When the Department of Health VTE risk assessment tool21 for hospitalised patients was applied to baseline data, 58.7% of participants (593 out of 1011) were classed as high risk and eligible for consideration of either mechanical or pharmacological prophylaxis in the hospital setting (Table 3). The QThrombosis risk tool,22 a risk prediction model designed for primary care, indicated that participants had an increased 1-year risk of VTE with 96.0% (971 out of 1011) having an absolute risk of ≥0.3, three times the general risk.
VTE prevention strategies at baseline
Prompted by a recent VTE or hospitalisation, 0.7% of participants (7 out of 1011) were on heparin, and another 5.5% (56 out of 1011) were on oral anticoagulants, mainly for atrial fibrillation. Compression stockings were used by 5.0% (51 out of 1011). There was no evidence in any participant’s records of VTE risk assessment.
Identification of VTE events during follow-up period
Data for 989 participants in the follow-up analyses were reviewed by the internal adjudication team. There were 991 events: 246 deaths, 574 hospital admissions (relating to 345 patients), and 171 GP consults involving symptoms suggestive of VTE. Out of these, the internal adjudication process identified 132 potential VTE events; there was insufficient information to make a judgement on six events. Finally, independent adjudication confirmed 21 VTE events (6 definite, 1 probable, 14 possible).
Incidence of VTE
Table 4 shows the number of VTE events according to diagnostic certainty and associated incidence rates. The incidence of definite VTE was 0.71 per 100 PY (95% CI = 0.26 to 1.54), definite and probable VTE was 0.83 per 100 PY (95% CI = 0.33 to 1.70), definite, probable, and possible was 2.48 per 100 PY (95% CI = 1.53 to 3.79). The incidence of definite and probable VTE varied according to type of care home (care home with nursing: 0.70 per 100 PY, care home without nursing: 1.10 per 100 PY). Table 5 shows supplementary data according to the type of VTE. Most of the definite and probable VTE events were DVTs (71.4% [5 out of 7]), and PE accounted for 16.6% (1 out of 6) of definite VTE compared with 57.1% (8 out of 14) of possible VTE. The incidence of VTE-related deaths was 0.12 per 100 PY for definite VTE as well as definite and probable VTE, and 0.35 per 100 PY definite, probable, and possible VTE. The rate of hospital admissions caused by VTE was 0.34% (2 out of 574) for definite VTE, 0.52% (3 out of 574) for definite and probable VTE, and 1.21% (7 out of 574) for definite, probable, and possible VTE.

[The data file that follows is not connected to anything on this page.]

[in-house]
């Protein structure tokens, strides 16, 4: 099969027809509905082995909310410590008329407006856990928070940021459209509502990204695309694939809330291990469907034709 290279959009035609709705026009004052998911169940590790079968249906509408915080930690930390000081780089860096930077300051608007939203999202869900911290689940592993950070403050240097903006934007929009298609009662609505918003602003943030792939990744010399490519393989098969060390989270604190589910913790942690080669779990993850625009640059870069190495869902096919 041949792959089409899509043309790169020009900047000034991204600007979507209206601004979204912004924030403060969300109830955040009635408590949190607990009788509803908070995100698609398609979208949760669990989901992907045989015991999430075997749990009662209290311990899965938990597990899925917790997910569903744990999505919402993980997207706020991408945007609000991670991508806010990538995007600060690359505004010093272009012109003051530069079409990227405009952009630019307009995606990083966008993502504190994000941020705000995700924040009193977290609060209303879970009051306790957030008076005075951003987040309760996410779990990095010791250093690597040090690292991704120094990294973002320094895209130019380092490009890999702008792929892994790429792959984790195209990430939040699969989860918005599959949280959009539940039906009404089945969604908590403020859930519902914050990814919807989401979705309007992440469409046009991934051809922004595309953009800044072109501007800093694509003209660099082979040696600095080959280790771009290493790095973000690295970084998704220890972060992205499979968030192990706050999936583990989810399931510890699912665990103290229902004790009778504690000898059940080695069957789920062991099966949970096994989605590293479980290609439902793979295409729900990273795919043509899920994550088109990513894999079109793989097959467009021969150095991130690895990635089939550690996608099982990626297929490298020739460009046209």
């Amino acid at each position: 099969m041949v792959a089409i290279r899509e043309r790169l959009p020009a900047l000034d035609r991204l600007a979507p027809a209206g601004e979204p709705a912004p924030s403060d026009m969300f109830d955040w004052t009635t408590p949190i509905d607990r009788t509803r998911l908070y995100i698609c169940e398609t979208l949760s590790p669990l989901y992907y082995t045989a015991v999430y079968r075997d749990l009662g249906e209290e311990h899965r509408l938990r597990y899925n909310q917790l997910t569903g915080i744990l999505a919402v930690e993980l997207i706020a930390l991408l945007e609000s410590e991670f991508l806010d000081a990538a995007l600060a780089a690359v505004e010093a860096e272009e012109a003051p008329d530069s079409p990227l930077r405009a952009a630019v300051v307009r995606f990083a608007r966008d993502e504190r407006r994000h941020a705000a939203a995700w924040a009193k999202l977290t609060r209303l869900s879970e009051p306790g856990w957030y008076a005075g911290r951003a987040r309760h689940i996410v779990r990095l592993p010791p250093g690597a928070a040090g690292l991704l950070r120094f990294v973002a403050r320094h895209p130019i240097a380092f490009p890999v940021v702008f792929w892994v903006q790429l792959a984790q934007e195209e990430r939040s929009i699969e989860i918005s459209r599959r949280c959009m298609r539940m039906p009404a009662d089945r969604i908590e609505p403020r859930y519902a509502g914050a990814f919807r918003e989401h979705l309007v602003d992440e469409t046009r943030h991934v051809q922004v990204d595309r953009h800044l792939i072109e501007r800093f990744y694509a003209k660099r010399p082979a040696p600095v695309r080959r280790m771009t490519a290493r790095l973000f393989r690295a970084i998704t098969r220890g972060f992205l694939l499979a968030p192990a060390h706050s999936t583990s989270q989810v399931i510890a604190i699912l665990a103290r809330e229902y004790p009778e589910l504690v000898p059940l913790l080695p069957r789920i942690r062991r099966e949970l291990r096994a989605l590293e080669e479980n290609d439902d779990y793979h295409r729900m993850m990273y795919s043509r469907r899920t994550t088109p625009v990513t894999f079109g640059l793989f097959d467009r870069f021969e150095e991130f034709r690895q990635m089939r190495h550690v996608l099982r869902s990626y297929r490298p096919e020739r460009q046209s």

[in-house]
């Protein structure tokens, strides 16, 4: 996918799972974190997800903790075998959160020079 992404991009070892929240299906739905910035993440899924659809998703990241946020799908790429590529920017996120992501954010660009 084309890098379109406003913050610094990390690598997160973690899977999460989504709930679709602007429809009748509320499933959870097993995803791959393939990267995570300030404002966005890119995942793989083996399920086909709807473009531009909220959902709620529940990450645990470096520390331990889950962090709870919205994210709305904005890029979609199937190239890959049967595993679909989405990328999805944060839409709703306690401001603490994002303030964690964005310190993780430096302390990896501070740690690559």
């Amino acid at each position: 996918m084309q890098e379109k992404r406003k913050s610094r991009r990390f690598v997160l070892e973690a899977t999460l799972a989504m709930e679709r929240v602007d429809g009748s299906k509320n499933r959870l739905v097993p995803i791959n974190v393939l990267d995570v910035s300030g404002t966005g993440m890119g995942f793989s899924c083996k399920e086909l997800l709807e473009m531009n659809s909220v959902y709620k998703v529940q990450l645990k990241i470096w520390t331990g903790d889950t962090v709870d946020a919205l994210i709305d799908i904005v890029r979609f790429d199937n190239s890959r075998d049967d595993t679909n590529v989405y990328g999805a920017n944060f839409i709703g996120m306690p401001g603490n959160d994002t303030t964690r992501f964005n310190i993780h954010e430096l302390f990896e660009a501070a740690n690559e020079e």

Table 6 compares the event rates across age groups, sex, mobility, type of care home, length of residency, previous VTE event, and presence of one or more significant medical comorbidities. In summary, the data suggest that the risk of a recurrence is increased with having a previous VTE (relative risk [RR] 3.17 95% CI = 1.16 to 8.66], P = 0.02) and with having one or more significant medical comorbidities (RR 4.87 [95% CI = 1.64 to 14.49], P = 0.004). Although the risk of VTE is likely to be increased with being female, aged ≥85 years, resident in a nursing home, and resident in care home for <1 year, the confidence intervals are wide and include the possibility of reduced risk.
This is the first prospective study to determine the incidence of VTE in care homes and evaluate incidence of VTE in UK care homes. There was an incidence of 0.83 per 100 PY for definite and probable VTE, significantly higher (seven times) than the community incidence of 0.117 per 100 PY,18 rising to 2.48 per 100 PY when including possible VTE. The incidence of definite and probable VTE is also twice as high as the rate of VTE in people aged ≥70 years (0.44 per 100 PY).23 The study population was classed as high risk according to conventional available VTE risk assessment tools; however, there was no demonstrable use of VTE risk assessment.
Strengths and limitations
The current study has several strengths; the clear definitions for VTE according to diagnostic certainty and independent adjudication of study endpoints minimised bias in the ascertainment of VTE events. Data collection comprised complete notes review of both care home and GP records; GP records in UK contain the complete medical history including all hospitalisations, investigations, results, and medications, therefore providing a robust data source for identification of VTE events. Furthermore, HSCIC cause of death data provided reliable data for adjudication on deaths. The study sample is drawn from a mix of care homes across Birmingham and Oxford, and reflects a considerable proportion of care home residents without mental capacity. Nevertheless, the small number of definite and probable VTE events meant that there was insufficient data to develop a reliable clinical prediction model for estimating the probability of the occurrence of VTE in a care home population.
Comparison with existing literature